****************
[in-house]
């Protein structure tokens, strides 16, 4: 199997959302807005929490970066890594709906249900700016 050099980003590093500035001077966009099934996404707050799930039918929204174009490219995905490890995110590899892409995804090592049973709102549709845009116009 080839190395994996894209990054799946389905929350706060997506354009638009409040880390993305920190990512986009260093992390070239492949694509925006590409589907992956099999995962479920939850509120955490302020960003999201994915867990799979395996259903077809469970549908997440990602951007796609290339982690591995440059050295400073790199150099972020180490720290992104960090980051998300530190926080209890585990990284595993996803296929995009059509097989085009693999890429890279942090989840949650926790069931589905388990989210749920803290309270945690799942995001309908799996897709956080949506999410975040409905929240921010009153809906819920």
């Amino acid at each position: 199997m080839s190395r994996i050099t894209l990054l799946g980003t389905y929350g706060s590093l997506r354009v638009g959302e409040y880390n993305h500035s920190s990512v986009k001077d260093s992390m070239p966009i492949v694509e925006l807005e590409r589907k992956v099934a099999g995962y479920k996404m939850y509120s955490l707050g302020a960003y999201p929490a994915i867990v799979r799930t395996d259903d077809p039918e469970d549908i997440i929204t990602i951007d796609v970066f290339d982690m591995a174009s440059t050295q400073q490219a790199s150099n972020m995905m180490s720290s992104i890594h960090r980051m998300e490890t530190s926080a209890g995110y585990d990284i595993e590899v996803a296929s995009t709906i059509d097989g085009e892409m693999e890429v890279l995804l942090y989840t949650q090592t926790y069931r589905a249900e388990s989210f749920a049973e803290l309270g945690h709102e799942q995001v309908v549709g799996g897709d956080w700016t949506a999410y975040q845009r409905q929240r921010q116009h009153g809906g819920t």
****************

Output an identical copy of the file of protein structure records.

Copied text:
[in-house]
């Protein structure tokens, strides 16, 4: 199997959302807005929490970066890594709906249900700016 050099980003590093500035001077966009099934996404707050799930039918929204174009490219995905490890995110590899892409995804090592049973709102549709845009116009 080839190395994996894209990054799946389905929350706060997506354009638009409040880390993305920190990512986009260093992390070239492949694509925006590409589907992956099999995962479920939850509120955490302020960003999201994915867990799979395996259903077809469970549908997440990602951007796609290339982690591995440059050295400073790199150099972020180490720290992104960090980051998300530190926080209890585990990284595993996803296929995009059509097989085009693999890429890279942090989840949650926790069931589905388990989210749920803290309270945690799942995001309908799996897709956080949506999410975040409905929240921010009153809906819920």
């Amino acid at each position: 199997m080839s190395r994996i050099t894209l990054l799946g980003t389905y929350g706060s590093l997506r354009v638009g959302e409040y880390n993305h500035s920190s990512v986009k001077d260093s992390m070239p966009i492949v694509e925006l807005e590409r589907k992956v099934a099999g995962y479920k996404m939850y509120s955490l707050g302020a960003y999201p929490a994915i867990v799979r799930t395996d259903d077809p039918e469970d549908i997440i929204t990602i951007d796609v970066f290339d982690m591995a174009s440059t050295q400073q490219a790199s150099n972020m995905m180490s720290s992104i890594h960090r980051m998300e490890t530190s926080a209890g995110y585990d990284i595993e590899v996803a296929s995009t709906i059509d097989g085009e892409m693999e890429v890279l995804l942090y989840t949650q090592t926790y069931r589905a249900e388990s989210f749920a049973e803290l309270g945690h709102e799942q995001v309908v549709g799996g897709d956080w700016t949506a999410y975040q845009r409905q929240r921010q116009h009153g809906g819920t």